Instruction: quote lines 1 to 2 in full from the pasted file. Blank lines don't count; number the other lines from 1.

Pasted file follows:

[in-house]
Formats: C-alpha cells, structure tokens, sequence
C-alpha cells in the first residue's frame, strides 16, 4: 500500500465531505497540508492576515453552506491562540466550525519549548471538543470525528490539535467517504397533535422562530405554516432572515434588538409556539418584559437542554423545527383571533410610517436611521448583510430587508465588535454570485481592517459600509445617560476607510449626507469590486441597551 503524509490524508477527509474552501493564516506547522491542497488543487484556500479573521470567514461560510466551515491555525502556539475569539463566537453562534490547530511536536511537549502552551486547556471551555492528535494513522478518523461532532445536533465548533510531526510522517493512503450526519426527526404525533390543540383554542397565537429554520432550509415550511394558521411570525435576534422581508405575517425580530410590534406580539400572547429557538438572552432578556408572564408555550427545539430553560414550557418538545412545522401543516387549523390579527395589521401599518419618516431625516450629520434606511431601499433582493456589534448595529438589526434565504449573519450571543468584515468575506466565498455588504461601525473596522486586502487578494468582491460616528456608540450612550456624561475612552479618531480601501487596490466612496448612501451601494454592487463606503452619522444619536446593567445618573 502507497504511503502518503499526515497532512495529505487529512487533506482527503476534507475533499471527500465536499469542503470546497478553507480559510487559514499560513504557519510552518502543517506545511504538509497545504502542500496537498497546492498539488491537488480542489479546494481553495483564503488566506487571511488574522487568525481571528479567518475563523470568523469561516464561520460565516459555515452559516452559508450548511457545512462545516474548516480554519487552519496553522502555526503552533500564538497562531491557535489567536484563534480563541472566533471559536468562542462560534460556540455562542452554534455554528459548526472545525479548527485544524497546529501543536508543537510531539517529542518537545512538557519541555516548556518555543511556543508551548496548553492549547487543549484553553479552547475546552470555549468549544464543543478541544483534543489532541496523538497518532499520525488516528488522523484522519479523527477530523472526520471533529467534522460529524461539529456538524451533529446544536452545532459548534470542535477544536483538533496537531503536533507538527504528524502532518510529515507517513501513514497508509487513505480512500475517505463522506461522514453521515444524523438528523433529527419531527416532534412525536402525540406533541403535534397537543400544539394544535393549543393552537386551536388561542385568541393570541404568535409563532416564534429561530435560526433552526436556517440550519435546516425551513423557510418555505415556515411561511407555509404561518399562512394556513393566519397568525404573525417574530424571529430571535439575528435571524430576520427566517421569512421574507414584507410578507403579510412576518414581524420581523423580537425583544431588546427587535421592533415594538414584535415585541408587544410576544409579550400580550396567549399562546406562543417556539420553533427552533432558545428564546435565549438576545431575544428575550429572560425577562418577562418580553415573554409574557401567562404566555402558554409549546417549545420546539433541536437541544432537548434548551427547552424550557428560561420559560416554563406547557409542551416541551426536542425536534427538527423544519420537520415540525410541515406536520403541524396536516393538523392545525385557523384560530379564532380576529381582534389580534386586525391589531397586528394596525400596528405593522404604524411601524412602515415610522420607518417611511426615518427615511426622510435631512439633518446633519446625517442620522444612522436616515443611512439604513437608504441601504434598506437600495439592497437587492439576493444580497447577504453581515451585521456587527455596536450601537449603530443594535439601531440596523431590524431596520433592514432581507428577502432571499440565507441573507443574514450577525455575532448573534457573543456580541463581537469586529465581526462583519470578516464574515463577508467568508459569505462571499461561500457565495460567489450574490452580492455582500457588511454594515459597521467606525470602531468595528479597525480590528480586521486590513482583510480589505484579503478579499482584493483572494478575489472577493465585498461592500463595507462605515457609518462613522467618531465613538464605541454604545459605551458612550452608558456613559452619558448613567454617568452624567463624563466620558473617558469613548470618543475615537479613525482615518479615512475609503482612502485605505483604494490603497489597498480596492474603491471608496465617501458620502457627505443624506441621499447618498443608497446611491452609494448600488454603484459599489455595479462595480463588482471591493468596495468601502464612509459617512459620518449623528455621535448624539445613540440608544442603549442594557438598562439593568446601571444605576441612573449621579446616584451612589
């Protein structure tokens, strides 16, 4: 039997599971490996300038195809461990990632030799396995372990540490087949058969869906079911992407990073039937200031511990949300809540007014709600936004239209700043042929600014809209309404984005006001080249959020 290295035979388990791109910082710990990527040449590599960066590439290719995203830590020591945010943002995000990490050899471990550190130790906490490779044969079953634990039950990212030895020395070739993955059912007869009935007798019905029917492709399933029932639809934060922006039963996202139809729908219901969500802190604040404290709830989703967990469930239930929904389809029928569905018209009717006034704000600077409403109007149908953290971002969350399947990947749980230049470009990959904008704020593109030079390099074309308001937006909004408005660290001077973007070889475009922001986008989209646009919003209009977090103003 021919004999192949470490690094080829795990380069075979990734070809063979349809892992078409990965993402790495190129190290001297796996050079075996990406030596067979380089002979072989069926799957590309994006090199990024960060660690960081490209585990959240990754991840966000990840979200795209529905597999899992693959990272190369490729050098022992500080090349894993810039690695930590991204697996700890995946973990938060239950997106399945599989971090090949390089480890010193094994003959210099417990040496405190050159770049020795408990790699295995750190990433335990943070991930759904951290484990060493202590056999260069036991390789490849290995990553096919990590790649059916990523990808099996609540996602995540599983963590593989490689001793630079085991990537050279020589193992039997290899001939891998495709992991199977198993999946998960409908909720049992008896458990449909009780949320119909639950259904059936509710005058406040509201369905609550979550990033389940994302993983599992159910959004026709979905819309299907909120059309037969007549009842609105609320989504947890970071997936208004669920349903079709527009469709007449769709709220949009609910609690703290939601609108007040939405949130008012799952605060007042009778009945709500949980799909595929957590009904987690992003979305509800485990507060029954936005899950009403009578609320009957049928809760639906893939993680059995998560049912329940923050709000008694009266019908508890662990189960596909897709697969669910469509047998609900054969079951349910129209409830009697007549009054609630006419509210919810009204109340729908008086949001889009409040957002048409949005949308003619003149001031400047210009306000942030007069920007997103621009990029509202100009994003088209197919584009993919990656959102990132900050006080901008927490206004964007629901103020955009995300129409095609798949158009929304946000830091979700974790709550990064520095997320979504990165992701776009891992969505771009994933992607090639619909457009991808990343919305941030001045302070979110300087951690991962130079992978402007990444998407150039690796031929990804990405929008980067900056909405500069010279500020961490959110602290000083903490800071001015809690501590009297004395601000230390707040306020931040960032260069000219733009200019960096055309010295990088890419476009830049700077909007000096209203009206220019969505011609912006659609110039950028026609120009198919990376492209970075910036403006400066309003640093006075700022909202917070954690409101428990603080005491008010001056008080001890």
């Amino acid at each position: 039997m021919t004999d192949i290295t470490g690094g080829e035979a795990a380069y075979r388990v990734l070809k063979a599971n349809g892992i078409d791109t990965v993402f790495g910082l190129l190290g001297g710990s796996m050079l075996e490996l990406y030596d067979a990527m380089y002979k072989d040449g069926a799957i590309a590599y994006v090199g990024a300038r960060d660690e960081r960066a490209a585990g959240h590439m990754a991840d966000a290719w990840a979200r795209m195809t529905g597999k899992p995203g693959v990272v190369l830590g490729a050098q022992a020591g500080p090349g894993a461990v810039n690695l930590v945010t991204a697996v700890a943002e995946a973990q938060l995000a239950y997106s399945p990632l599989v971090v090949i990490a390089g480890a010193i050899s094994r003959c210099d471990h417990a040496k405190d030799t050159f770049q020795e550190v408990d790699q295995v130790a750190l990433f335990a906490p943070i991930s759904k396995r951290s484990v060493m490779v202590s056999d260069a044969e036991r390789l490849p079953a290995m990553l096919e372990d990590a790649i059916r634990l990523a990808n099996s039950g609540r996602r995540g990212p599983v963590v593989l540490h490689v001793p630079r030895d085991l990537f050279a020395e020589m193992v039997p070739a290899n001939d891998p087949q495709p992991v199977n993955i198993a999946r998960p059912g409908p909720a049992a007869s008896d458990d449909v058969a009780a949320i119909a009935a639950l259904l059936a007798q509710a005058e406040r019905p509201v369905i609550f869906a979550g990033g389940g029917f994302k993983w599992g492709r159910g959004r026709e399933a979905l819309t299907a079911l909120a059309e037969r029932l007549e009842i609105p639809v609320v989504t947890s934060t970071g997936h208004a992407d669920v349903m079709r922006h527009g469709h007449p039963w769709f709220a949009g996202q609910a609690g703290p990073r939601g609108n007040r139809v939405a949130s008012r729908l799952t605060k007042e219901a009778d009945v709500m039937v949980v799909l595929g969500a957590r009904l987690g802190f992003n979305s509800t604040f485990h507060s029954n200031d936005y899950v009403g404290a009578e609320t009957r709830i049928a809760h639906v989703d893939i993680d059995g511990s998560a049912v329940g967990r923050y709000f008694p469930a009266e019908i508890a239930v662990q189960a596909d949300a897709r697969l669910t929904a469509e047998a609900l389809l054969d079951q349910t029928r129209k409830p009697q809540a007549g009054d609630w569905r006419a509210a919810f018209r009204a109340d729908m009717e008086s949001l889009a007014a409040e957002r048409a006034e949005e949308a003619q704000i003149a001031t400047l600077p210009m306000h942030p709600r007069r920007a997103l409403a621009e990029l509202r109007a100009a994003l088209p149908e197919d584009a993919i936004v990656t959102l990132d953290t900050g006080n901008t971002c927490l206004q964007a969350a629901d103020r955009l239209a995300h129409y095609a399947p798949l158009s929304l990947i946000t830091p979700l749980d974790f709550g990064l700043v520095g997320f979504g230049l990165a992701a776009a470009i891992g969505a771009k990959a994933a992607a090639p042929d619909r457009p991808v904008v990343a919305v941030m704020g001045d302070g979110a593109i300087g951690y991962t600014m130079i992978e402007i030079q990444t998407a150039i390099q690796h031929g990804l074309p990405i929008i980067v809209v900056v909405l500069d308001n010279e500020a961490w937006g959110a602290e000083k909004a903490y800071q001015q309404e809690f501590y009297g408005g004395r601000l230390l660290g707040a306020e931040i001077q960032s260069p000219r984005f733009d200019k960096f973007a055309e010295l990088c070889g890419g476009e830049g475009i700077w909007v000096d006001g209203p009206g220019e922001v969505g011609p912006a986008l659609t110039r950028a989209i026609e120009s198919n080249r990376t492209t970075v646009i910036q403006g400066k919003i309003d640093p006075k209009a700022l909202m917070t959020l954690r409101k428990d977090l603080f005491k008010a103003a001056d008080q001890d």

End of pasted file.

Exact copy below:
[in-house]
Formats: C-alpha cells, structure tokens, sequence